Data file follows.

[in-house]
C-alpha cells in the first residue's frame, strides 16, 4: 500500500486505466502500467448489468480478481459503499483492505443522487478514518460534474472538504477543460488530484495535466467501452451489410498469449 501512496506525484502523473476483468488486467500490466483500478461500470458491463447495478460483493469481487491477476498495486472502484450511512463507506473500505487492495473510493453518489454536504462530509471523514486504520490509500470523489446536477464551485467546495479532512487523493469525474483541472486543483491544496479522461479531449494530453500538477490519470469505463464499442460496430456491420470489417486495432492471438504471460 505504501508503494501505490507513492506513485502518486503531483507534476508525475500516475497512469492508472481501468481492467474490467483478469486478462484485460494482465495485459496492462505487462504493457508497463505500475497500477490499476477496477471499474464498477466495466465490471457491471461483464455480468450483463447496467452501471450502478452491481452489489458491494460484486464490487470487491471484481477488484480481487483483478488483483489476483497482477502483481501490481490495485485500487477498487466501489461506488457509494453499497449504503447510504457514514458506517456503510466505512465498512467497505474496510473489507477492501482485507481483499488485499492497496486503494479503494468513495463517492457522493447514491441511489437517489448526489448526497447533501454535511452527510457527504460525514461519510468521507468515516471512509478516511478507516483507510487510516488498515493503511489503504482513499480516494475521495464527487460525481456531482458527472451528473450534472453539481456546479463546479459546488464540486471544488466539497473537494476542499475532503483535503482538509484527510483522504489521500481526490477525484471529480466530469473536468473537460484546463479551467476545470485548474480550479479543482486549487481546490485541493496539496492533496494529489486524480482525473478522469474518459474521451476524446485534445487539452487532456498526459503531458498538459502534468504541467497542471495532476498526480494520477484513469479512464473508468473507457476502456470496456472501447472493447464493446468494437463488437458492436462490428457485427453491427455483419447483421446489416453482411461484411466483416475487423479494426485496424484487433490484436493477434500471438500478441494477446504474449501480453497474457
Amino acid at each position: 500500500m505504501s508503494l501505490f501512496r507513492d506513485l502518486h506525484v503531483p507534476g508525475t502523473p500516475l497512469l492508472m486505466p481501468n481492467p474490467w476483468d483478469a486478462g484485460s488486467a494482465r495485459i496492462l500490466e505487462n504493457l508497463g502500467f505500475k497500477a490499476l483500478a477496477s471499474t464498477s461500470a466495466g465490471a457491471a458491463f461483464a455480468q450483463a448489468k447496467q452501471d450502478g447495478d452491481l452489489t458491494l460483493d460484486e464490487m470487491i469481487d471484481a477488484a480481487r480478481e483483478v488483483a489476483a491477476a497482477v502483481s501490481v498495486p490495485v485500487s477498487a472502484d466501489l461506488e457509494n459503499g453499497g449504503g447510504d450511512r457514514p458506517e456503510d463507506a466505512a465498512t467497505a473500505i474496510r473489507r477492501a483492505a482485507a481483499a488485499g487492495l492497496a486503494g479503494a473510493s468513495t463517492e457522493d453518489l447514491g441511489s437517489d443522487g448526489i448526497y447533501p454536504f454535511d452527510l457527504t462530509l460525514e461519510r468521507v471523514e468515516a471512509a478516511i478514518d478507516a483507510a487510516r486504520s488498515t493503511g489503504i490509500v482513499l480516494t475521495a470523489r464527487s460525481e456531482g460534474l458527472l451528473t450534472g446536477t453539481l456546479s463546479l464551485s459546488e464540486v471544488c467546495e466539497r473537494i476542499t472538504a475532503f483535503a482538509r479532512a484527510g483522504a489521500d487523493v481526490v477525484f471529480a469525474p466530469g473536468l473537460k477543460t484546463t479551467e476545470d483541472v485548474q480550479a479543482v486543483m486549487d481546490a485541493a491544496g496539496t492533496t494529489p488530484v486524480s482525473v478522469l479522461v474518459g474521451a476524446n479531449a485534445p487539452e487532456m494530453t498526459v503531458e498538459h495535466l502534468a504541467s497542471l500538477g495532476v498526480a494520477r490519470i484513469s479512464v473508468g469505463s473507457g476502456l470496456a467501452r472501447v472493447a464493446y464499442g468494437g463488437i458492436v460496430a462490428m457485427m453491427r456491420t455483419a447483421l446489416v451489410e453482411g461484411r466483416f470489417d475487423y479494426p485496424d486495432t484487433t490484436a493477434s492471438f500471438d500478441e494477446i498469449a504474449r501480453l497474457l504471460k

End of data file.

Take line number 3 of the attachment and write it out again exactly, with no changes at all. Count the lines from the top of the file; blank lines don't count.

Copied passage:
Amino acid at each position: 500500500m505504501s508503494l501505490f501512496r507513492d506513485l502518486h506525484v503531483p507534476g508525475t502523473p500516475l497512469l492508472m486505466p481501468n481492467p474490467w476483468d483478469a486478462g484485460s488486467a494482465r495485459i496492462l500490466e505487462n504493457l508497463g502500467f505500475k497500477a490499476l483500478a477496477s471499474t464498477s461500470a466495466g465490471a457491471a458491463f461483464a455480468q450483463a448489468k447496467q452501471d450502478g447495478d452491481l452489489t458491494l460483493d460484486e464490487m470487491i469481487d471484481a477488484a480481487r480478481e483483478v488483483a489476483a491477476a497482477v502483481s501490481v498495486p490495485v485500487s477498487a472502484d466501489l461506488e457509494n459503499g453499497g449504503g447510504d450511512r457514514p458506517e456503510d463507506a466505512a465498512t467497505a473500505i474496510r473489507r477492501a483492505a482485507a481483499a488485499g487492495l492497496a486503494g479503494a473510493s468513495t463517492e457522493d453518489l447514491g441511489s437517489d443522487g448526489i448526497y447533501p454536504f454535511d452527510l457527504t462530509l460525514e461519510r468521507v471523514e468515516a471512509a478516511i478514518d478507516a483507510a487510516r486504520s488498515t493503511g489503504i490509500v482513499l480516494t475521495a470523489r464527487s460525481e456531482g460534474l458527472l451528473t450534472g446536477t453539481l456546479s463546479l464551485s459546488e464540486v471544488c467546495e466539497r473537494i476542499t472538504a475532503f483535503a482538509r479532512a484527510g483522504a489521500d487523493v481526490v477525484f471529480a469525474p466530469g473536468l473537460k477543460t484546463t479551467e476545470d483541472v485548474q480550479a479543482v486543483m486549487d481546490a485541493a491544496g496539496t492533496t494529489p488530484v486524480s482525473v478522469l479522461v474518459g474521451a476524446n479531449a485534445p487539452e487532456m494530453t498526459v503531458e498538459h495535466l502534468a504541467s497542471l500538477g495532476v498526480a494520477r490519470i484513469s479512464v473508468g469505463s473507457g476502456l470496456a467501452r472501447v472493447a464493446y464499442g468494437g463488437i458492436v460496430a462490428m457485427m453491427r456491420t455483419a447483421l446489416v451489410e453482411g461484411r466483416f470489417d475487423y479494426p485496424d486495432t484487433t490484436a493477434s492471438f500471438d500478441e494477446i498469449a504474449r501480453l497474457l504471460k